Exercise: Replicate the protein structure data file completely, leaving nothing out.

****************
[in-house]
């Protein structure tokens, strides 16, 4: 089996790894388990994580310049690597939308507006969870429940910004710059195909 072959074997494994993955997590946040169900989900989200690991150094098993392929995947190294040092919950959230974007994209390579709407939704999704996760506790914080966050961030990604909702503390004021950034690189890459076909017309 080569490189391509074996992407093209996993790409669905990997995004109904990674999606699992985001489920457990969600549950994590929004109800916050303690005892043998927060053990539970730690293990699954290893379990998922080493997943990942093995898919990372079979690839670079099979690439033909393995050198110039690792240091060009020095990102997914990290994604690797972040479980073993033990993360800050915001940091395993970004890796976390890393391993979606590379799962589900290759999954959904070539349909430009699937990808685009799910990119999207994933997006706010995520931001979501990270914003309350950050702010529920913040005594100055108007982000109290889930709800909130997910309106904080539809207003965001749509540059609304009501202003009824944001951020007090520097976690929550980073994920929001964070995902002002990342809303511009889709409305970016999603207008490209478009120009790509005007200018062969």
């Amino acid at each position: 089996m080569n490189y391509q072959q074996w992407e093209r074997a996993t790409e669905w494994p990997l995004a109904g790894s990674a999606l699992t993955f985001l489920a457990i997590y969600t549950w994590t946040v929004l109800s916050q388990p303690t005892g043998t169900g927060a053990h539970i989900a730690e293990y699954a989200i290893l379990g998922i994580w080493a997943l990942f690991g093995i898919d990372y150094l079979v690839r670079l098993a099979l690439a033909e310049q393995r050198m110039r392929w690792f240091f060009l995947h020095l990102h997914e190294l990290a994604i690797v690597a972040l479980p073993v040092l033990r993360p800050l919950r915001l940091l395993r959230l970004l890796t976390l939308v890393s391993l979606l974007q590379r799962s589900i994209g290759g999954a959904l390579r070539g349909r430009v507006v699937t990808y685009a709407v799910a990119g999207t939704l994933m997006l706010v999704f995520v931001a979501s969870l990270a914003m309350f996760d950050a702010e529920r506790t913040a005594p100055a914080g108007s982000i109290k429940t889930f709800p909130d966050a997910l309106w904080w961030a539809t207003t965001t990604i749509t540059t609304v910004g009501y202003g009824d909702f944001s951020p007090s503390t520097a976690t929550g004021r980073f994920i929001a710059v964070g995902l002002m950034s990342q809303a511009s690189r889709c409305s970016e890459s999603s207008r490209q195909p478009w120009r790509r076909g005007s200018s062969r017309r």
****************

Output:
[in-house]
């Protein structure tokens, strides 16, 4: 089996790894388990994580310049690597939308507006969870429940910004710059195909 072959074997494994993955997590946040169900989900989200690991150094098993392929995947190294040092919950959230974007994209390579709407939704999704996760506790914080966050961030990604909702503390004021950034690189890459076909017309 080569490189391509074996992407093209996993790409669905990997995004109904990674999606699992985001489920457990969600549950994590929004109800916050303690005892043998927060053990539970730690293990699954290893379990998922080493997943990942093995898919990372079979690839670079099979690439033909393995050198110039690792240091060009020095990102997914990290994604690797972040479980073993033990993360800050915001940091395993970004890796976390890393391993979606590379799962589900290759999954959904070539349909430009699937990808685009799910990119999207994933997006706010995520931001979501990270914003309350950050702010529920913040005594100055108007982000109290889930709800909130997910309106904080539809207003965001749509540059609304009501202003009824944001951020007090520097976690929550980073994920929001964070995902002002990342809303511009889709409305970016999603207008490209478009120009790509005007200018062969």
């Amino acid at each position: 089996m080569n490189y391509q072959q074996w992407e093209r074997a996993t790409e669905w494994p990997l995004a109904g790894s990674a999606l699992t993955f985001l489920a457990i997590y969600t549950w994590t946040v929004l109800s916050q388990p303690t005892g043998t169900g927060a053990h539970i989900a730690e293990y699954a989200i290893l379990g998922i994580w080493a997943l990942f690991g093995i898919d990372y150094l079979v690839r670079l098993a099979l690439a033909e310049q393995r050198m110039r392929w690792f240091f060009l995947h020095l990102h997914e190294l990290a994604i690797v690597a972040l479980p073993v040092l033990r993360p800050l919950r915001l940091l395993r959230l970004l890796t976390l939308v890393s391993l979606l974007q590379r799962s589900i994209g290759g999954a959904l390579r070539g349909r430009v507006v699937t990808y685009a709407v799910a990119g999207t939704l994933m997006l706010v999704f995520v931001a979501s969870l990270a914003m309350f996760d950050a702010e529920r506790t913040a005594p100055a914080g108007s982000i109290k429940t889930f709800p909130d966050a997910l309106w904080w961030a539809t207003t965001t990604i749509t540059t609304v910004g009501y202003g009824d909702f944001s951020p007090s503390t520097a976690t929550g004021r980073f994920i929001a710059v964070g995902l002002m950034s990342q809303a511009s690189r889709c409305s970016e890459s999603s207008r490209q195909p478009w120009r790509r076909g005007s200018s062969r017309r």